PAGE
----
“Letting the data lead” is a term used to describe the act of a judgement-free approach to letting results be the basis of one’s decisions. This concept exists in mathematics – think big data and the Bayesian approach companies take. Bayesian inference is a method of statistical inference in which Bayes‘ theorem is used to update the probability for a hypothesis as more evidence or information becomes available.
Within the pharmaceutical industry, letting the data lead has resulted in the development of blockbuster drugs, generating billions of dollars in sales. More importantly, these drugs have improved the lives of people around the world.
A great example of letting the data lead was in the discovery of Viagra – the first treatment for erectile dysfunction. Pfizer originally introduced the chemical slatternly, the active drug in Viagra, as a heart medication. While clinical trials proved Viagra was ineffective for heart conditions, the data led Pfizer to discover that the little blue pill worked for something much different. Viagra recorded $1.6 billion in global sales for 2016, and Pfizer is likely still relishing in their success of letting the data lead.
Insulin is another innovation from letting the data lead. In 1889, two Parisian doctors attempting to understand how the pancreas affects digestion removed the organ from a healthy dog. Days later, they noticed flies swarming around the dog’s urine, which was unusual and unanticipated. They tested the urine, and after finding sugar in it, realized they gave the dog diabetes. However, it wasn’t until the early 1900’s that researchers were able to figure out that what the pancreas produced actually regulated blood sugar. The researchers were able to isolate a pancreatic secretion that they called insulin, a discovery that would win them the Nobel Peace Prize. The pharmaceutical giant Eli Lilly went on to realize the value of insulin and began selling it within a year after the discovery.
The ability of these companies to improve the lives of millions is truly a result of letting the data lead. As Founder and CEO of the bio-science company LifeStory Health Inc. (“LSH”), I have seen firsthand how letting the data lead has resulted in truly groundbreaking discoveries that will play a significant role in the future of women’s health.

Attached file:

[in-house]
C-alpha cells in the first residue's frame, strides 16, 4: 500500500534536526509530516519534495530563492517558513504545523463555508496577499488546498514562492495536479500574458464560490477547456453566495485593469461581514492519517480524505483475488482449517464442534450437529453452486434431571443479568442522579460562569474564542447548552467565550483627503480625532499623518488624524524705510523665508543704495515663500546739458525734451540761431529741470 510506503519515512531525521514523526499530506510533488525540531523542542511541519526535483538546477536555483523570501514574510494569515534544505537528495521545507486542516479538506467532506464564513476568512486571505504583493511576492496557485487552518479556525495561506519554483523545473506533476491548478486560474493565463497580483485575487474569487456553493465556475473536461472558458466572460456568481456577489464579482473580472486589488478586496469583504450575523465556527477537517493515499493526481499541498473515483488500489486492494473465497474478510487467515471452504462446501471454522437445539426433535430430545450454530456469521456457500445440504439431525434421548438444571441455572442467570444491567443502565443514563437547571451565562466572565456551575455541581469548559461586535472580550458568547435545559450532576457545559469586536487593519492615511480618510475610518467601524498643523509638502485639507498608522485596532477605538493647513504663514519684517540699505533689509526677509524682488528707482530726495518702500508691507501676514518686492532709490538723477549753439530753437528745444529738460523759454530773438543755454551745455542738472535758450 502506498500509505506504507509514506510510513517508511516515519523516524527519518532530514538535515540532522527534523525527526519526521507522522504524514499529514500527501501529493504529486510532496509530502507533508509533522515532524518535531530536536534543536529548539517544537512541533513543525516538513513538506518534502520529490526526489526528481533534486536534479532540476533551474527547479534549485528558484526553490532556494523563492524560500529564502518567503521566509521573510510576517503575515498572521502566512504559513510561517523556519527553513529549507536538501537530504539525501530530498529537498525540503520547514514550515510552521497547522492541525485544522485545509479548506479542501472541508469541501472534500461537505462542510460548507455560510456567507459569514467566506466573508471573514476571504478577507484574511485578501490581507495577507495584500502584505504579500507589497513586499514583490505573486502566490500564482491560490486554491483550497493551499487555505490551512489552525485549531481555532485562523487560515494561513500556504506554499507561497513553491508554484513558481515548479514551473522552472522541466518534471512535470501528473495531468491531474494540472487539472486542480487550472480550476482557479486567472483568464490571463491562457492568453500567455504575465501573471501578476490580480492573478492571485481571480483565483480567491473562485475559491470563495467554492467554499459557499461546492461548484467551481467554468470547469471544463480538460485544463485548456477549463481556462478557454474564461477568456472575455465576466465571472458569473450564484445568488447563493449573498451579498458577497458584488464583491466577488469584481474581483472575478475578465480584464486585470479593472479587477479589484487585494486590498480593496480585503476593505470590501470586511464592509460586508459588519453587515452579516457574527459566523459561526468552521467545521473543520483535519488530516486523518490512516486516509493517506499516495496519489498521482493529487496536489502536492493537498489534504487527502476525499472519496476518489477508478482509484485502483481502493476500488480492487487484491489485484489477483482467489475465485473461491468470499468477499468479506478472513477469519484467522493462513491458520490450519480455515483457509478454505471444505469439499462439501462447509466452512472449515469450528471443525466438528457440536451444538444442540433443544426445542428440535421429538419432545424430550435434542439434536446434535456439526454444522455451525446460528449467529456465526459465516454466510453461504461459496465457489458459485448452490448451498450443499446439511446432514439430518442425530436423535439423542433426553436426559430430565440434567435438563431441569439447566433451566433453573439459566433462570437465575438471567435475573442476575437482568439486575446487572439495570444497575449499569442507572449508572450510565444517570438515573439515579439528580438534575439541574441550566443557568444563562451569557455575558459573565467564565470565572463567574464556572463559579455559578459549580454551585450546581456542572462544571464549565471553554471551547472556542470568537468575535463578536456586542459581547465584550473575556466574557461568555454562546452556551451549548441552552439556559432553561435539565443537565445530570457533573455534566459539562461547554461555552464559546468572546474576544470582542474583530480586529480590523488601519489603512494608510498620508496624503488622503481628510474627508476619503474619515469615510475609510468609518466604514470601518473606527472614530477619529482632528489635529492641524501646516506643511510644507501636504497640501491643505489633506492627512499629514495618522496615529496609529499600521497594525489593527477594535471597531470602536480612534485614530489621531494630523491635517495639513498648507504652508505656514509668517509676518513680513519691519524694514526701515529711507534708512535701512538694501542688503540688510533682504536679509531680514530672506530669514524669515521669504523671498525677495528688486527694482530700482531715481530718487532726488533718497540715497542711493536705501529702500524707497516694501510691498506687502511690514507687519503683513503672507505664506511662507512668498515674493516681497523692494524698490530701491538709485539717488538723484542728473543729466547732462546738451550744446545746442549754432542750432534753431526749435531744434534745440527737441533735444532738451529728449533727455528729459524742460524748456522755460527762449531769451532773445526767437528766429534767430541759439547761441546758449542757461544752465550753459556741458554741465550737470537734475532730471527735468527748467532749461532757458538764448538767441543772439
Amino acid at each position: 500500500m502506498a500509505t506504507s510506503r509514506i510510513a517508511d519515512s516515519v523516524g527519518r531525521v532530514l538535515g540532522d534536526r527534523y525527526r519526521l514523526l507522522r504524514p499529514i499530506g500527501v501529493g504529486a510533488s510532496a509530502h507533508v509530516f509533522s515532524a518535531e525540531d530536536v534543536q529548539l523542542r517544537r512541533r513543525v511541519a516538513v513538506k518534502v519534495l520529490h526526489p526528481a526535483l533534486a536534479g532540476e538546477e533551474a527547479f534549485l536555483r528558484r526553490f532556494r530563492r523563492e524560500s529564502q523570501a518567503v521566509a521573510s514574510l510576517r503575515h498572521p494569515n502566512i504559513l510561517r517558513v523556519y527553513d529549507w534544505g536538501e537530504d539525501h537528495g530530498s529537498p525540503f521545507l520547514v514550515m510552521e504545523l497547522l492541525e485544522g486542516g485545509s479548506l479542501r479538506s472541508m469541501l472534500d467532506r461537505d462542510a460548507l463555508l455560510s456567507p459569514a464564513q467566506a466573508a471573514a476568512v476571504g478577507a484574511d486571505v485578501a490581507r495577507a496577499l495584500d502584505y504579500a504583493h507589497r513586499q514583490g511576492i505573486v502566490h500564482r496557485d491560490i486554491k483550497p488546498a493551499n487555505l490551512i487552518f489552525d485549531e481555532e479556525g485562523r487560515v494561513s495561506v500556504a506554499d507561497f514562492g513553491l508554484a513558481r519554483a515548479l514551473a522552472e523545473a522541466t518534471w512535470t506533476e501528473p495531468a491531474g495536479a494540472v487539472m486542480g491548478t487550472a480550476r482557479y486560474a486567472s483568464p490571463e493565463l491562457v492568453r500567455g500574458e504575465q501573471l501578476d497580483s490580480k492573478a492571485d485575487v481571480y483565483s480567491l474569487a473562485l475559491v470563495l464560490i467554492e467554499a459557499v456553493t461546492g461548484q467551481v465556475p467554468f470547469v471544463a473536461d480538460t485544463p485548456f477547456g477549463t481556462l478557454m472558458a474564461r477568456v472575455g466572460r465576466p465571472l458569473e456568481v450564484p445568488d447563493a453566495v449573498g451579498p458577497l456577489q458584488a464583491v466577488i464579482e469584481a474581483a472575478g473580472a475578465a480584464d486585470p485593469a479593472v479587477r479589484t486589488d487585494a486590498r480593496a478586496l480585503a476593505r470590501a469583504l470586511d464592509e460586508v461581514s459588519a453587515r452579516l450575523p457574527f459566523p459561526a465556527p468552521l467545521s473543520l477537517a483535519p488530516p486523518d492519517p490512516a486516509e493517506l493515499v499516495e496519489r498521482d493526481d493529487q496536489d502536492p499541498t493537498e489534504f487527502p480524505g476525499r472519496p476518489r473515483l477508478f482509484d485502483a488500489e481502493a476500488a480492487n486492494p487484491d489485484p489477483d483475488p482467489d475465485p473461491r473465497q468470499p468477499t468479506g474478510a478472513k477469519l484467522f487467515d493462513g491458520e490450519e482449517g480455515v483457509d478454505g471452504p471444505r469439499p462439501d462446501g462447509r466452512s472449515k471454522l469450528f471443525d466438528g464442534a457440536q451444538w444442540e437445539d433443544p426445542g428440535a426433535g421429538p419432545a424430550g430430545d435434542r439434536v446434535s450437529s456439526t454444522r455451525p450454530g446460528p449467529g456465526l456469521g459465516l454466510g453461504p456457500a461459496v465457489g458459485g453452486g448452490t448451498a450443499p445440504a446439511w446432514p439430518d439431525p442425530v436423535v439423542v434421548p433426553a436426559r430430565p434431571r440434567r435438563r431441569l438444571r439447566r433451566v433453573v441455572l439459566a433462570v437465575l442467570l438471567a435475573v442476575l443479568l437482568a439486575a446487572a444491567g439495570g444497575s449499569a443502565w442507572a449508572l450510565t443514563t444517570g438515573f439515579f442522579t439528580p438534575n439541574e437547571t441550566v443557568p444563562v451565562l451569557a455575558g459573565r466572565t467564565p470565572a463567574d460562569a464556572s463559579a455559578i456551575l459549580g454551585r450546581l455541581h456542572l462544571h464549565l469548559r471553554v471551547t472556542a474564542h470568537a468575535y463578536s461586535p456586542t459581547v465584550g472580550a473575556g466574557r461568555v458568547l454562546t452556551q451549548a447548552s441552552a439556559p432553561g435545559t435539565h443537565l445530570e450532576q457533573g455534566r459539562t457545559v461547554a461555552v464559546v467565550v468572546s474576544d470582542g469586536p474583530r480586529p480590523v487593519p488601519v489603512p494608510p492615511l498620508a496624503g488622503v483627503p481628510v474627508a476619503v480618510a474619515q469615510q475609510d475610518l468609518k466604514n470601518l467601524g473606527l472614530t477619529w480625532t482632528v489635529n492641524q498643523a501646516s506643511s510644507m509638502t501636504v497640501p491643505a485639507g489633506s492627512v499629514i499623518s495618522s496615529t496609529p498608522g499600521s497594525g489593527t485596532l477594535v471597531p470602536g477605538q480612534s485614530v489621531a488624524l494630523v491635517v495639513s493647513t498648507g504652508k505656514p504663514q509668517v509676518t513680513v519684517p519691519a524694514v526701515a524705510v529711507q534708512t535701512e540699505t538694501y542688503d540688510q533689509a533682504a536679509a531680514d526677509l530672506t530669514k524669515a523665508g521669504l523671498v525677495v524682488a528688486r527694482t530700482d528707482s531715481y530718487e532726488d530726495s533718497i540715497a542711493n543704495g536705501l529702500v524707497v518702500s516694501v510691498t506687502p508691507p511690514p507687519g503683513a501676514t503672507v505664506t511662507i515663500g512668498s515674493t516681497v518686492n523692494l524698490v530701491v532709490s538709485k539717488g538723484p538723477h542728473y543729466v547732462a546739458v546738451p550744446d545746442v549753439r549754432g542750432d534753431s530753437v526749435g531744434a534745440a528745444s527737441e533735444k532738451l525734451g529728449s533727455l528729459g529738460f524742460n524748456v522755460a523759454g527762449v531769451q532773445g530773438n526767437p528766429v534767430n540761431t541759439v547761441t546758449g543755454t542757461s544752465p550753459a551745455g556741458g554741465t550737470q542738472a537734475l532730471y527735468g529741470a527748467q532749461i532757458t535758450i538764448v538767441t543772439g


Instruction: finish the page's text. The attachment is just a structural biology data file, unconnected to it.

LifeStory Health is the first company to recognize that menstrual blood (“MB”) may contain vital and unique clinical information and is not a waste product. LSH focuses on significant women’s health diseases unveiling the opportunity for macro and micro applications related to precision medicine. On the macro level, women represent 51% of the population and, as a result of letting the data lead, LSH has uncovered a method of differentiating females from other females. The implications are treatments and diagnostics designed specifically for women that will significantly improve patient outcomes. The discoveries are also proving beneficial giving LSH the ability to stratify women into subgroups to improve prospects of gender neutral clinical trials. On a micro level, identification of potential new biomarkers in MB to develop targeted diagnostics and therapeutics for subgroups is underway, with the LSH initiating three new studies on specific proteins of interest in 2018.
Letting the data lead also means focusing on gaps in scientific research and identifying new opportunities brought on by new data. A shift in protocol is occurring and there is real time interest in women’s health. The FDA is beginning to retroactively change dosing standards, based on sex specific research, for current medications that have been on the market for over 20 years. The sleep aid Ambien is the case study for this increased attention of female pharmaceutical interactions.
For LifeStory Health, letting the data lead has allowed us to discover more about female biology. It has also initiated surprising opportunities and has allowed LSH to impact a much larger patient population than originally thought. Unexpected sources of revenue have come to fruition, a rapid path to market is on the horizon, and inclusion in global standards of LSH’s practice of sex specific research is a reality.